Credit card-sized computers

Computers do not have to be big or expensive. A wide range of small and cheap computers are available. These small, credit-sized computers allow students to learn basics of computer programming and electronics, and make their own electronic devices easily. School children all over the world[1], such as US[2], UK[3][4] and Taiwan[5], are actively learning how to code and DIY their invention with these credit-sized computers.

Two popular credit-sized computers are Arduino[6] and Raspberry Pi[7]. They are suitable for code beginners to create their own DIY inventions.


Arduino[6] is an open-source prototyping platform based on easy-to-use hardware and software. Arduino boards (Figure 1) are able to read inputs: light on sensor, a finger on a button, or a Twitter message; and turn it into an output: activating a motor, turning on an LED, publishing something online. You can tell your board what to do by sending a set of instructions to the microcontroller on the board.
Figure 1: Arduino Board

You may wonder how school children who know nothing about programming can write complex instructions to control the board. Programming an Arduino is not especially difficult, you can use Arduino Programming Language [7] and the Arduino Software (IDE) [8]. The Arduino Software (IDE) (Figure 2) is easy-to-use for beginners, yet flexible enough for advanced users to take advantage of as well.
Figure 2: Arduino IDE

For example, to blink an LED on the Arduino Board, you can first set up a circuit as shown in Figure 3:
Figure 3: Circuit on Arduino Board

Next, to program it to blink, you only have to write the following codes in the Arduino Software:

  void setup() {
    pinMode(13, OUTPUT);
  void loop() {
    digitalWrite(13, HIGH); 
    digitalWrite(13, LOW);

By only these few lines of code, the LED on the Arduino Board blinks.

Does it sound too difficult for you? If you are looking for a more visual or easy method, especially for primary school students, a visual programming tool Scratch for Arduino (S4A) [9] is available as a groundwork for students or beginners programming an Arduino by drag and drop actions to create programs (Figure 4).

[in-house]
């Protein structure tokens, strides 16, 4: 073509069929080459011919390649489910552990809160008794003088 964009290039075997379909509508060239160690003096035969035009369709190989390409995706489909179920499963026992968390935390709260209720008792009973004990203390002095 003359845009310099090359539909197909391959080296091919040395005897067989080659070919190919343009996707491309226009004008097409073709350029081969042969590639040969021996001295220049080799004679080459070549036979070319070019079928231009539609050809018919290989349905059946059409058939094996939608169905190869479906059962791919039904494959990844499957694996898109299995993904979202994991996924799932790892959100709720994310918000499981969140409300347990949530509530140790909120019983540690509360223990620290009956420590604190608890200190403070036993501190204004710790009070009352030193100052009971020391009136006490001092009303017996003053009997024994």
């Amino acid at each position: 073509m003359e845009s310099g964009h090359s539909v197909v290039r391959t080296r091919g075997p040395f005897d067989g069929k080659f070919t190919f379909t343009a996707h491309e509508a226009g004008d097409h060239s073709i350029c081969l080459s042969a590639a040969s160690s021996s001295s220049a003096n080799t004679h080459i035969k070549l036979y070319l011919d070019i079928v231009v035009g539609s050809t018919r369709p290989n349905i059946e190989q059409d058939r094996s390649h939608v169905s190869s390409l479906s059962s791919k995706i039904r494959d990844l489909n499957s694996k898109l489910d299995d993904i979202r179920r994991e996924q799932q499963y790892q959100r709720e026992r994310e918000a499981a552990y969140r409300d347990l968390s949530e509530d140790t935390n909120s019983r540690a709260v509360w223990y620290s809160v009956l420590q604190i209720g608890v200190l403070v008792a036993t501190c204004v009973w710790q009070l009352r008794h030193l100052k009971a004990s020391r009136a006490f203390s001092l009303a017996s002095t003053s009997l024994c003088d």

Figure 4: S4A interface

To blink the LED like the example above, it can be done visually by placing action blocks together as shown in Figure 5.
Figure 5: Blink an LED using S4A

Raspberry Pi

The Raspberry Pi[6] is a low cost, credit-card sized computer (Figure 6) that plugs into a computer monitor or TV, and uses a standard keyboard and mouse. It is a capable little device that enables people of all ages to explore computing, and to learn how to program in languages like Scratch and Python. It is capable of doing everything you'd expect a desktop computer to do, from browsing the internet and playing high-definition video, to making spreadsheets, word-processing, and playing games.

Figure 6: Raspberry Pi (Model: Raspberry Pi 2 B)

To blink an LED on the Raspberry Pi, an LED can be connected to a Raspberry Pi as shown in Figure 7.
Figure 7: LED connected to Raspberry Pi

To program it, only a few lines of code are needed.

import RPi.GPIO as GPIO
import time

GPIO.setup(7, GPIO.OUT) 

while True:

If this sounds too complex, especially for primary school students, a visual programming tool Scratch[11] (with ScratchGPIO expansion package[12]) is available for programming the Raspberry Pi by drag and drop actions.
Figure 8: Programming Raspberry Pi with ScratchGPIO

Invention for Schools using credit card-sized computers

With Arduino and Raspberry Pi, you can create electronic devices by yourself with simple programming instructions and user-friendly interfaces. You may use it to detect whether there is someone in the classroom, you may make a program to play your school song, you may create some education tools to assist teaching and learning... What else can you think of? Come and join the competition and make contribution to your school.


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